The West African country of Guinea has been listed among four case studies showcasing positive changes in fisheries governance that resulted from the support of the European Union in the prevention, deterrence, and elimination of illegal, unreported, and unregulated (IUU) fishing, according to a new report by the European Union IUU Fishing Coalition.
The report, "Driving improvements in fisheries governance globally: Impact of the EU IUU carding scheme on Belize, Guinea, Solomon Islands, and Thailand," found the recent promulgation of new fisheries legislation by the government of Guinea has reduced incidents of IUU fishing after the law paved the way for “a significant increase in its rate of sanctioning and the value of fines being issued.”
“The associated changes in legislation have been the catalyst for what appear to be much broader efforts by Guinea to address its problems in the fight against IUU fishing,” the report adds.
The report, compiled after thorough desk-based research and interviews with participants in Guinea's fishing sector, also highlights positive changes in fisheries governance in three other countries – Belize, the Solomon Islands, and Thailand – after they embraced the E.U.’s yellow- and red-carding scheme.
The performance of the four countries in fighting IUU fishing was analyzed on three key indicators, including legislation and regulation, compliance, and enforcement and prevalence.
The E.U. issues a yellow card to non-E.U. countries pre-identified as non-cooperating in the fight against IUU fishing. The warning gives the country the opportunity to engage with the E.U. for assistance in tackling the shortcomings that contribute to the illegal fishing. A red card is then issued if the country fails to comply with IUU fishing regulations after receiving a yellow card. Both the yellow and red cards can be removed if the E.U. deems sufficient effort has been made by the carded country to address shortcomings that encourage IUU fishing.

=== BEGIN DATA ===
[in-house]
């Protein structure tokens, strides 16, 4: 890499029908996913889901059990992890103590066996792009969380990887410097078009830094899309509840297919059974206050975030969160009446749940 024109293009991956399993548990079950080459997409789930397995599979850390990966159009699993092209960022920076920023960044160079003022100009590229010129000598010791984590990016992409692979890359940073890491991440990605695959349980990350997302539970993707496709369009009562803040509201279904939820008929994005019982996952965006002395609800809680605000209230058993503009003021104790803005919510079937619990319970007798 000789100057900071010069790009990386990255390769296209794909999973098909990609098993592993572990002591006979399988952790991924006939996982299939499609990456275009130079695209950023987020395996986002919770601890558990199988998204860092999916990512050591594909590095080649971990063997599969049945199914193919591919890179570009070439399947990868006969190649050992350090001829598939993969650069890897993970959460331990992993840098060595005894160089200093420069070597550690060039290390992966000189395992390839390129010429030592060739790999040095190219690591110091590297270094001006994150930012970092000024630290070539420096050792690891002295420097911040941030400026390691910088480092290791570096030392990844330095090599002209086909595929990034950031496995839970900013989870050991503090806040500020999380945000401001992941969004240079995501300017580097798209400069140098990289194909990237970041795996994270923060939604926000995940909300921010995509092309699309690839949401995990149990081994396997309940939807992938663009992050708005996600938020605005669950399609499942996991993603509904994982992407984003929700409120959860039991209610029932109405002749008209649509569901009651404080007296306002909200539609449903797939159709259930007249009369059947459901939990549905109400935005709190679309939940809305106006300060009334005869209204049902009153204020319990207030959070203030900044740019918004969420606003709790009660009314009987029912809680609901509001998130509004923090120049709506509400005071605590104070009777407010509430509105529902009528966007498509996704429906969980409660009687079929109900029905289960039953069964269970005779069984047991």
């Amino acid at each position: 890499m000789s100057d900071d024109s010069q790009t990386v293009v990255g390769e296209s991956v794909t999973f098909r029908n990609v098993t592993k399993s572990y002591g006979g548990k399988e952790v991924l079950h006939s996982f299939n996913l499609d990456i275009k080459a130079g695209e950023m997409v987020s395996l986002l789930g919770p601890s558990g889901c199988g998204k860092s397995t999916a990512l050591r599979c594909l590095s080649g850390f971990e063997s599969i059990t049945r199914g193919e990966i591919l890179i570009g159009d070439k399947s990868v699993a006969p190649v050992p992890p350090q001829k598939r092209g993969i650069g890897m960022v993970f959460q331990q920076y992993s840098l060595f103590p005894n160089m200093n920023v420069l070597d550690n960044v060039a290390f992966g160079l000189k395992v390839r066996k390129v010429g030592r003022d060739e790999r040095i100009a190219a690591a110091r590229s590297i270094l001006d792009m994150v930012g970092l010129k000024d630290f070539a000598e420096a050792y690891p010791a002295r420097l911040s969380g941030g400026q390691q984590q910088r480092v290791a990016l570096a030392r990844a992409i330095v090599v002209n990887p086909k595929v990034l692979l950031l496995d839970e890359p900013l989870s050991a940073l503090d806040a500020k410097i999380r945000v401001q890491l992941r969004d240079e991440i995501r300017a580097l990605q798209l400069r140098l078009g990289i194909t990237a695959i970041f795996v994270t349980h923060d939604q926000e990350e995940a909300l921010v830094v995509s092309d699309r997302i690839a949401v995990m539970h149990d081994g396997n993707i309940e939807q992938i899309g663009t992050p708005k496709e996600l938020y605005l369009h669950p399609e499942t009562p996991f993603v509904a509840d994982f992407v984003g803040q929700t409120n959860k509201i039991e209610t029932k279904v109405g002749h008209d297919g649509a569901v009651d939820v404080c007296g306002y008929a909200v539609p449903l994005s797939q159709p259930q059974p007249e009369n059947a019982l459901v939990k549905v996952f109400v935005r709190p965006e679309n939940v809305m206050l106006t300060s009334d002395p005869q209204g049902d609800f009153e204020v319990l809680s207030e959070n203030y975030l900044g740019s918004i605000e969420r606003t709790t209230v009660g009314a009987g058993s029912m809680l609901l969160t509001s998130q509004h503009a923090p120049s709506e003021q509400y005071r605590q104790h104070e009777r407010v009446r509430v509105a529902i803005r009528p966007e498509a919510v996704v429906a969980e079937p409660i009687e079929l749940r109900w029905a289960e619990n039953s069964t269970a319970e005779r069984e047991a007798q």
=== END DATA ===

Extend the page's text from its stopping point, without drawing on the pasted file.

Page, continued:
“Since carding, Guinea has taken a number of steps to improve its monitoring, control, and surveillance (MCS) capabilities,” the report adds.
Despite a lack of data on the number of vessels flagged to Guinea before the 2012 yellow-carding, and the subsequent red-carding in 2013, the report found “indicators point to improvements in numerous outcomes, such as changes in national fisheries legislation, participation in international agreements and initiatives, and improved national MCS measures.”
“While there is still room for improvement, particularly regional fisheries management organization (RFMO) compliance, further positive changes can be expected as infrastructure improves and Guinea becomes better-equipped to address IUU fishing activities in its waters,” the report said.
A separate report by the World Bank confirms that since Guinea restructured its fisheries legislation, the country realized positive changes in the “management of fishing capacity,” including limiting the number of fishing vessels through improved law enforcement.
The report found Guinea has realized “increased law enforcement and fight against illegal fishing.” The country now has an operational vessel-monitoring system, and more than 90 percent of vessels were inspected in 2020 compared to just 51 percent in 2016. In addition, the country has increased surveillance patrols by 300 percent – 696 days of patrols in 2019 compared to 232 in 2016 – and has registered more than 80 percent of its artisanal fishing canoe fleet.
Current statistics indicate Guinea’s fisheries sector contributed 3.7 percent of the country’s gross domestic product in 2019, despite being underexploited – only 165,000 metric tons (MT) of fish were caught in 2019, against a potential of 300,000 MT.
Guinea loses an estimated USD 20 million (EUR 18 million) annually to illegal fishing, a practice that remains the biggest threat to the sector in the country. But the E.U. IUU said the issue can be partially addressed through adequate resourcing and funding of relevant teams within the E.U. “so as to ensure the continued effectiveness of the carding scheme.” The coalition also recommended the E.U. explore expanding the scheme to other countries to further reduce the likelihood of IUU fishing being diverted to other markets.
Moreover, the report calls for expansion of the technical support and development assistance to third-countries involved in the carding process by the E.U.
The carding scheme, the coalition said, should be seen to be above reproach, and can achieve that reputation by providing continuous updates on dialogues to advisory councils that include NGOs and industry. The report said the scheme came under intense criticism when it was first introduced for “being insufficiently transparent."
Furthermore, the report calls on the E.U. to use all available forums, including those outside the carding process, to encourage non-E.U. countries to adopt policies that support transparency to ease the identification and resolution of issues related to IUU fishing.
Photo courtesy of Vincent Tremeau/World Bank